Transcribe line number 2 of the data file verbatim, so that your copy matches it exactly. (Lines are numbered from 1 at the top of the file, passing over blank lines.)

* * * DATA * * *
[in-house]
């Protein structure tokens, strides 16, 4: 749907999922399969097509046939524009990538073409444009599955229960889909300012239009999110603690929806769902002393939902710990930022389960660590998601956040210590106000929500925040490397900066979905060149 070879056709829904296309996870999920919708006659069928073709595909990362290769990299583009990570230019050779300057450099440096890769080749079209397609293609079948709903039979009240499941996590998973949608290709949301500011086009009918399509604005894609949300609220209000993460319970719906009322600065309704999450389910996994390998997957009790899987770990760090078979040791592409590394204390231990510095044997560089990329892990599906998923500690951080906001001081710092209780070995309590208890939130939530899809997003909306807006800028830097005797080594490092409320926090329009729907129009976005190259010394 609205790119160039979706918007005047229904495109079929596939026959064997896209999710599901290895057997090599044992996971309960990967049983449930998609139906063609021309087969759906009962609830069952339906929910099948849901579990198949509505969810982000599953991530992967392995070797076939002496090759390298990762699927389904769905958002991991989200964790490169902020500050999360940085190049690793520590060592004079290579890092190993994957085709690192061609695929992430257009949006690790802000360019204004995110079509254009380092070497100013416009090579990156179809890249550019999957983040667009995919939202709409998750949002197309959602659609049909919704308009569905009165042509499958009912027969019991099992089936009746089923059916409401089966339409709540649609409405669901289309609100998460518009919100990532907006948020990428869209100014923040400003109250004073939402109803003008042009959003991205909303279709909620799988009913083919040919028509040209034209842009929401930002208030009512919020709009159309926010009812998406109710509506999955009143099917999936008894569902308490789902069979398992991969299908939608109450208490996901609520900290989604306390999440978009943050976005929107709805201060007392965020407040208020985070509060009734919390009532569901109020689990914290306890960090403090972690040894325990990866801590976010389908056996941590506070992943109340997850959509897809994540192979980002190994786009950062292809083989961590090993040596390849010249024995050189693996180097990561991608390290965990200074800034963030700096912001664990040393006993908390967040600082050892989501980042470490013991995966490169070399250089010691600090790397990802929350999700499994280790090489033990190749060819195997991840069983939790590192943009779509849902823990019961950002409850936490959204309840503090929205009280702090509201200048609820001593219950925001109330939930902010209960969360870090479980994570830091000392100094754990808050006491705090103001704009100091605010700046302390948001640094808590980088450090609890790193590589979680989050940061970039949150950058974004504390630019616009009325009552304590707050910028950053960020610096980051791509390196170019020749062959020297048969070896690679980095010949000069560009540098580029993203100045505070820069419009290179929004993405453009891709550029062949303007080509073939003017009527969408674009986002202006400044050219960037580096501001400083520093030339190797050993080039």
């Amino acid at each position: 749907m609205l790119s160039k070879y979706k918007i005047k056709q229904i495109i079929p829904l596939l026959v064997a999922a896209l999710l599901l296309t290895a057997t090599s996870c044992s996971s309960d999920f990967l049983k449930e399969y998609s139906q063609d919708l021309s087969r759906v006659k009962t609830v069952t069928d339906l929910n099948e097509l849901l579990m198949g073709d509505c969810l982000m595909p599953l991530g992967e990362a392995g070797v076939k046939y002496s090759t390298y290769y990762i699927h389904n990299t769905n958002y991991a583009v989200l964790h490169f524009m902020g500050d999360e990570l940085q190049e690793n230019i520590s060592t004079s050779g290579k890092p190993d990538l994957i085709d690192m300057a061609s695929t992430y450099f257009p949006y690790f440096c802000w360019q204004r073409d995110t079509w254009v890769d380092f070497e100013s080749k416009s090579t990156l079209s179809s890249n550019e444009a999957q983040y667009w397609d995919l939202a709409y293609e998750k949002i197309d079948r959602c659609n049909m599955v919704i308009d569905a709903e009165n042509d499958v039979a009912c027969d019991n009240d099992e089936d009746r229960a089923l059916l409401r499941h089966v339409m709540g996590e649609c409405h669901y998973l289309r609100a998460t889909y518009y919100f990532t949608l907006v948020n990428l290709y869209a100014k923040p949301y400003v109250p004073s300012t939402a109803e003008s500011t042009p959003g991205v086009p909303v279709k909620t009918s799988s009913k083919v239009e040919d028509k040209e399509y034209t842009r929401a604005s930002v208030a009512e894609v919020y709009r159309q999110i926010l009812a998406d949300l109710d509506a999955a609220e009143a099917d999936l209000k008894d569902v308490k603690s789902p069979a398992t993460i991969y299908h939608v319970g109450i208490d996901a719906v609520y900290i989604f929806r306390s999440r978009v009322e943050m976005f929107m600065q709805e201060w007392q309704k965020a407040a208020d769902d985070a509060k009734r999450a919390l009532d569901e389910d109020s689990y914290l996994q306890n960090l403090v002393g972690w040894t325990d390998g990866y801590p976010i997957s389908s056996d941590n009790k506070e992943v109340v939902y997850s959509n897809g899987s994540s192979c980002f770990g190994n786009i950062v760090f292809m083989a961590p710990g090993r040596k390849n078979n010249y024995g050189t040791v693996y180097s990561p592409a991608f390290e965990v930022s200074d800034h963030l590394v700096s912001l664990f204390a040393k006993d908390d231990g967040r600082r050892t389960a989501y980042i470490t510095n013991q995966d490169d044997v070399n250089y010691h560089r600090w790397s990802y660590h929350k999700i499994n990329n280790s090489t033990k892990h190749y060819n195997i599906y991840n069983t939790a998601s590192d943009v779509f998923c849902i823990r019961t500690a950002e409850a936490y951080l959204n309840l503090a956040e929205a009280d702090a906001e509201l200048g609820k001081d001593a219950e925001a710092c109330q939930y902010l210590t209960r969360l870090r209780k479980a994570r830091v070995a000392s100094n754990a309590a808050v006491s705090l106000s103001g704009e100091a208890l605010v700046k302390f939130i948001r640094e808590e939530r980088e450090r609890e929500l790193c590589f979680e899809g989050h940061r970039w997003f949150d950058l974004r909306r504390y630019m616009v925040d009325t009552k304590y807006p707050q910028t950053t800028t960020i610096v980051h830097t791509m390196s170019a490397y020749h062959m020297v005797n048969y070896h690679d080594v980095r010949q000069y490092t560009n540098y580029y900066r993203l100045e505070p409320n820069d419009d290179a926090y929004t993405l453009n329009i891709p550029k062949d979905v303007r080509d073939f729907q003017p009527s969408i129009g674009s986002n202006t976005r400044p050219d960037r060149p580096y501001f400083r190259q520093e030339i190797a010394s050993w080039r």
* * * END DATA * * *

């Protein structure tokens, strides 16, 4: 749907999922399969097509046939524009990538073409444009599955229960889909300012239009999110603690929806769902002393939902710990930022389960660590998601956040210590106000929500925040490397900066979905060149 070879056709829904296309996870999920919708006659069928073709595909990362290769990299583009990570230019050779300057450099440096890769080749079209397609293609079948709903039979009240499941996590998973949608290709949301500011086009009918399509604005894609949300609220209000993460319970719906009322600065309704999450389910996994390998997957009790899987770990760090078979040791592409590394204390231990510095044997560089990329892990599906998923500690951080906001001081710092209780070995309590208890939130939530899809997003909306807006800028830097005797080594490092409320926090329009729907129009976005190259010394 609205790119160039979706918007005047229904495109079929596939026959064997896209999710599901290895057997090599044992996971309960990967049983449930998609139906063609021309087969759906009962609830069952339906929910099948849901579990198949509505969810982000599953991530992967392995070797076939002496090759390298990762699927389904769905958002991991989200964790490169902020500050999360940085190049690793520590060592004079290579890092190993994957085709690192061609695929992430257009949006690790802000360019204004995110079509254009380092070497100013416009090579990156179809890249550019999957983040667009995919939202709409998750949002197309959602659609049909919704308009569905009165042509499958009912027969019991099992089936009746089923059916409401089966339409709540649609409405669901289309609100998460518009919100990532907006948020990428869209100014923040400003109250004073939402109803003008042009959003991205909303279709909620799988009913083919040919028509040209034209842009929401930002208030009512919020709009159309926010009812998406109710509506999955009143099917999936008894569902308490789902069979398992991969299908939608109450208490996901609520900290989604306390999440978009943050976005929107709805201060007392965020407040208020985070509060009734919390009532569901109020689990914290306890960090403090972690040894325990990866801590976010389908056996941590506070992943109340997850959509897809994540192979980002190994786009950062292809083989961590090993040596390849010249024995050189693996180097990561991608390290965990200074800034963030700096912001664990040393006993908390967040600082050892989501980042470490013991995966490169070399250089010691600090790397990802929350999700499994280790090489033990190749060819195997991840069983939790590192943009779509849902823990019961950002409850936490959204309840503090929205009280702090509201200048609820001593219950925001109330939930902010209960969360870090479980994570830091000392100094754990808050006491705090103001704009100091605010700046302390948001640094808590980088450090609890790193590589979680989050940061970039949150950058974004504390630019616009009325009552304590707050910028950053960020610096980051791509390196170019020749062959020297048969070896690679980095010949000069560009540098580029993203100045505070820069419009290179929004993405453009891709550029062949303007080509073939003017009527969408674009986002202006400044050219960037580096501001400083520093030339190797050993080039």